In celebration of World Malaria Day on April 25th, Facebook asked the below listed questions and many people across the world responded with such passion and insight:
How you can protect yourself from malaria while you’re traveling:
- Talk to your doctor about where you’re traveling to find out if it’s malaria-endemic, and if so, your options for protecting yourself from malaria.
- Your doctor may recommend you take anti-malaria medications. Commonly prescribed treatments include Mefloquine, Malarone, Doxycycline, Fansidar, and others.
- During the day, use mosquito repellant. At night, be sure to sleep under an anti-malaria mosquito net. (We do not sell or distribute nets to travelers but you may be able to purchase them at camping/outdoor stores.)
- For more information, visit the CDC website.
Is there a malaria vaccine?
- Not yet. However, scientists around the world are working to accelerate the development of malaria vaccines and progress is being made. Until there is a vaccine, ending malaria deaths will require a comprehensive set of solutions including the distribution of mosquito nets, education in endemic countries, insecticide spraying and the availability of anti-malarial drugs.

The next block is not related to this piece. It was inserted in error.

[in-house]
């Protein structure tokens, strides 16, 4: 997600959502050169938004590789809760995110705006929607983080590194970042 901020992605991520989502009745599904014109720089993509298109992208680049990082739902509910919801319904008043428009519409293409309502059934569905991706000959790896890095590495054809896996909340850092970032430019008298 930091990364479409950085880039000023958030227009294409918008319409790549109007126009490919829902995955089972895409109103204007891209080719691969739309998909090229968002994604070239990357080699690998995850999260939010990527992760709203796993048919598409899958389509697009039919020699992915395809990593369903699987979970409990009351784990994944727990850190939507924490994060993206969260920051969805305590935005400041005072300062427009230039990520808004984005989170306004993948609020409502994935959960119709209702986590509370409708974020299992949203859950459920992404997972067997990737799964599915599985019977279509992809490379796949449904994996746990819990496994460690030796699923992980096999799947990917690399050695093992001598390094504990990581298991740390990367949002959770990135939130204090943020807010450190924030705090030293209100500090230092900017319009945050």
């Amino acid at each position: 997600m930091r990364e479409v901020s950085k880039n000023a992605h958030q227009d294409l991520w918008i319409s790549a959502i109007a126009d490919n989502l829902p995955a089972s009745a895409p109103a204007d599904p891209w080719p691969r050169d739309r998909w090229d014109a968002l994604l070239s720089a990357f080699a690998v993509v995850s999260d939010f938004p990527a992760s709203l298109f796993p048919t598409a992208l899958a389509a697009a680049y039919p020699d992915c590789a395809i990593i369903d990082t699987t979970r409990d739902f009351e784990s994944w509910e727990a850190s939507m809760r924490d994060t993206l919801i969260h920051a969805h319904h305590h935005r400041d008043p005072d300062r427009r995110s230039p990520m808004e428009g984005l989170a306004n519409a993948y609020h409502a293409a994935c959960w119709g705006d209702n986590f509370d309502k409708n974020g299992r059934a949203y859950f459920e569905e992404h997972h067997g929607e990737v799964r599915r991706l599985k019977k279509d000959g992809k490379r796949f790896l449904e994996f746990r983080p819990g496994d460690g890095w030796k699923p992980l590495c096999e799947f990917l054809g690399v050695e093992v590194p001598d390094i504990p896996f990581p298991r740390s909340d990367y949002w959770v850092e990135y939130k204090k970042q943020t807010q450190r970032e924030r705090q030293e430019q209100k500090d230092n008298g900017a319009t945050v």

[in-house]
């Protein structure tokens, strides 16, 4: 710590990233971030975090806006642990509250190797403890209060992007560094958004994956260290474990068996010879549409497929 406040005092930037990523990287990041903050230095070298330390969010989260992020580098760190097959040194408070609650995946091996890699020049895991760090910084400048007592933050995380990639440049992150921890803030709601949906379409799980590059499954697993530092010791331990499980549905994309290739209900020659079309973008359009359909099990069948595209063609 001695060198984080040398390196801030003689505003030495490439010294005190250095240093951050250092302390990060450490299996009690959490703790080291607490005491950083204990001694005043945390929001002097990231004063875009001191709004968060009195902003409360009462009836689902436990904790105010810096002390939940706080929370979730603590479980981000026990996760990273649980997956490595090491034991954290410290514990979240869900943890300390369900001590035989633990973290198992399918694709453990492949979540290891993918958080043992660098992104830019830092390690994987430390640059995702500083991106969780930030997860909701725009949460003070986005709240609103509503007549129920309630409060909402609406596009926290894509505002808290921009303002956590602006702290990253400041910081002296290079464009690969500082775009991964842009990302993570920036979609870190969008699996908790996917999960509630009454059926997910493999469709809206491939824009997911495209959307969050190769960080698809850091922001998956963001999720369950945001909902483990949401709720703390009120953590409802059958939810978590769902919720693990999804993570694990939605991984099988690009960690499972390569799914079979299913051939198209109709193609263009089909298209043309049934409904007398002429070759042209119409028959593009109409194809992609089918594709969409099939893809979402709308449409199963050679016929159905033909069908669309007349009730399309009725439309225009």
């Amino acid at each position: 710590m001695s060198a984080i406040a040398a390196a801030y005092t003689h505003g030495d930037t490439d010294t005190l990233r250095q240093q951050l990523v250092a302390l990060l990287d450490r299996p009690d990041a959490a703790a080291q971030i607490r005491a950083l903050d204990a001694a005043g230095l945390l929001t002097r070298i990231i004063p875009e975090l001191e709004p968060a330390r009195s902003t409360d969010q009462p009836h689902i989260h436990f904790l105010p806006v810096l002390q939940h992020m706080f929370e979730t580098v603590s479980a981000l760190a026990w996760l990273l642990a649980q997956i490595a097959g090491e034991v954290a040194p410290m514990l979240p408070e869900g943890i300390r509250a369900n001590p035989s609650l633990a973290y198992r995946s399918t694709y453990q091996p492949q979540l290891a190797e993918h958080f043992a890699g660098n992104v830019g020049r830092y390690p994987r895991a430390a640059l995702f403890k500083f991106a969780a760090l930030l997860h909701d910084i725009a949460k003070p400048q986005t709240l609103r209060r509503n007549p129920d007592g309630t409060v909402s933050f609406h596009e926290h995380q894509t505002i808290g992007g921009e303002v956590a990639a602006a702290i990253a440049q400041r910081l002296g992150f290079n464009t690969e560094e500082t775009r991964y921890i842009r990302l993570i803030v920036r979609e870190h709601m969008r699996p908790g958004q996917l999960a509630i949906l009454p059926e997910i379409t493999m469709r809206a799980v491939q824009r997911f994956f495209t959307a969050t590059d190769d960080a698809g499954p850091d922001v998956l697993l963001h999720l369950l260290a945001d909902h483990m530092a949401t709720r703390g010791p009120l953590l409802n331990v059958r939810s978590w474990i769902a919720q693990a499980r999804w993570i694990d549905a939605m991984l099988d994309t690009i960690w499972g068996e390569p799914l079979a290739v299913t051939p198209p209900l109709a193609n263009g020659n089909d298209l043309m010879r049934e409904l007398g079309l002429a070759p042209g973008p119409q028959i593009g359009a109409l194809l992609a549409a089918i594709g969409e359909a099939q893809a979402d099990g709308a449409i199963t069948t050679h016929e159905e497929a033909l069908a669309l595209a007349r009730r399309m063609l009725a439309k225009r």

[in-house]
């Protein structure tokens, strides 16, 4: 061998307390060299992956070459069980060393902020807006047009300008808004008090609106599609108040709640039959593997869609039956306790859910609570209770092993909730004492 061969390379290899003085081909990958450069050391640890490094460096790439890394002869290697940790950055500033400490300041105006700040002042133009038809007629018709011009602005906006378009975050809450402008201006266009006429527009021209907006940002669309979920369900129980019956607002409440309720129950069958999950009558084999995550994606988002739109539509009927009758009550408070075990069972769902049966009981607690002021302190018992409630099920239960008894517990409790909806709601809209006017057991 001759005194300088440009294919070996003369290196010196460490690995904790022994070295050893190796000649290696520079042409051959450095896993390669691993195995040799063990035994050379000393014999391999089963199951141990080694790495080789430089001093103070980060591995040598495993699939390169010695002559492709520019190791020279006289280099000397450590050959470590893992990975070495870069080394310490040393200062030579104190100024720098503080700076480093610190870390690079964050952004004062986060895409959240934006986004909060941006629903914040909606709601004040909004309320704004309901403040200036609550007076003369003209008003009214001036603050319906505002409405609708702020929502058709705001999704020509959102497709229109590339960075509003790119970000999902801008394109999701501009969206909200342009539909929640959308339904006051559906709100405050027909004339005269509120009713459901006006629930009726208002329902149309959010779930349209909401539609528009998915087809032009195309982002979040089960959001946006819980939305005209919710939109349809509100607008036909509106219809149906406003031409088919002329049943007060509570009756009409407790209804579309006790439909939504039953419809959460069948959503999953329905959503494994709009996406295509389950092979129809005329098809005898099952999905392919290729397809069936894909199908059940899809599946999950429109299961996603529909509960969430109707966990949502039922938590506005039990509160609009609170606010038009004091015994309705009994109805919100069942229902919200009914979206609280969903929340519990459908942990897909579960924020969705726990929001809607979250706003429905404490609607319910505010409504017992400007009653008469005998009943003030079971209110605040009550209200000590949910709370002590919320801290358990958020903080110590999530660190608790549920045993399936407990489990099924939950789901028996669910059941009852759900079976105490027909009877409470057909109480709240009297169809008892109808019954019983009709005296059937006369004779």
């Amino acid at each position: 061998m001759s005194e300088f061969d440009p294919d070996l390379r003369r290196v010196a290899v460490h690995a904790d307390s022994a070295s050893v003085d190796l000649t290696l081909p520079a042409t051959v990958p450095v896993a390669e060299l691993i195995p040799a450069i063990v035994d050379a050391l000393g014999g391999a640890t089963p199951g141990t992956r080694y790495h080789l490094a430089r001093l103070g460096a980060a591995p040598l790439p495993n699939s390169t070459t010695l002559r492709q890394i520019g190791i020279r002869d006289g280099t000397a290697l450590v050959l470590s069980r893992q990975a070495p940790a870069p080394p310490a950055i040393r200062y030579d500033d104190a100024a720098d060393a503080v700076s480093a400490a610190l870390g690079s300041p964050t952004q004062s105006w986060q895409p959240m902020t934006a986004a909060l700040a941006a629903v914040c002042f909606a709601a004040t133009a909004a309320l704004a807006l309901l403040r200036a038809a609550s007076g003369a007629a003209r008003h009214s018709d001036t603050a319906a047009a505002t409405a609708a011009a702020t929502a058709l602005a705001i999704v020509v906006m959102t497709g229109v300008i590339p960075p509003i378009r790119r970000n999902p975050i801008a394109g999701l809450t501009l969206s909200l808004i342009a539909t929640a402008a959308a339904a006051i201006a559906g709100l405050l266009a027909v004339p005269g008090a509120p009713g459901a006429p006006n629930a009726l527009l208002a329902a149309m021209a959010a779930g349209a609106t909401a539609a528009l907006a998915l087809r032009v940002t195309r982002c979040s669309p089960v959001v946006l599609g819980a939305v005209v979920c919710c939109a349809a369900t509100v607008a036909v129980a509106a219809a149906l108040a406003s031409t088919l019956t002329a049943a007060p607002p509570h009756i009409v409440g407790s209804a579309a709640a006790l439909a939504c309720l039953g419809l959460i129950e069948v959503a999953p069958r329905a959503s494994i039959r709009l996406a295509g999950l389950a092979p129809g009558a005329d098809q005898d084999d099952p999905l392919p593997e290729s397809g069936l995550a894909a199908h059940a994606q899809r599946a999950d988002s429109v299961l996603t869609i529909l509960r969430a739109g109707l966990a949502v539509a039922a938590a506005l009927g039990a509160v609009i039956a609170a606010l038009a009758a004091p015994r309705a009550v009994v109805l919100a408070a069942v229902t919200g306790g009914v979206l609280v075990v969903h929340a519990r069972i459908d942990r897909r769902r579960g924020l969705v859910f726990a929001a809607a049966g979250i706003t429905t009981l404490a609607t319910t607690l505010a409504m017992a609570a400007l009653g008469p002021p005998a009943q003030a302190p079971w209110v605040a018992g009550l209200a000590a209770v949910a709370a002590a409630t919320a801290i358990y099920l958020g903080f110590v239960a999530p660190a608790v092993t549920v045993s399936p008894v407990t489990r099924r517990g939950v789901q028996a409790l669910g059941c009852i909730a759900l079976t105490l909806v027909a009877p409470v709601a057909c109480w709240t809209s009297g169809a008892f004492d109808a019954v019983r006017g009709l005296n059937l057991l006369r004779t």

What should Africans do when they get malaria?
- At the first signs of symptoms, it’s recommended to visit the nearest clinic and get tested for malaria.
- Doctors and social health workers will most likely test feverish patients for malaria with a rapid diagnostic test or microscope. If patients test positive for malaria, they’ll start treatment. Treatments containing an artemisinin derivative (artemisinin-combination therapies, ACTs) are now standard treatment worldwide for malaria.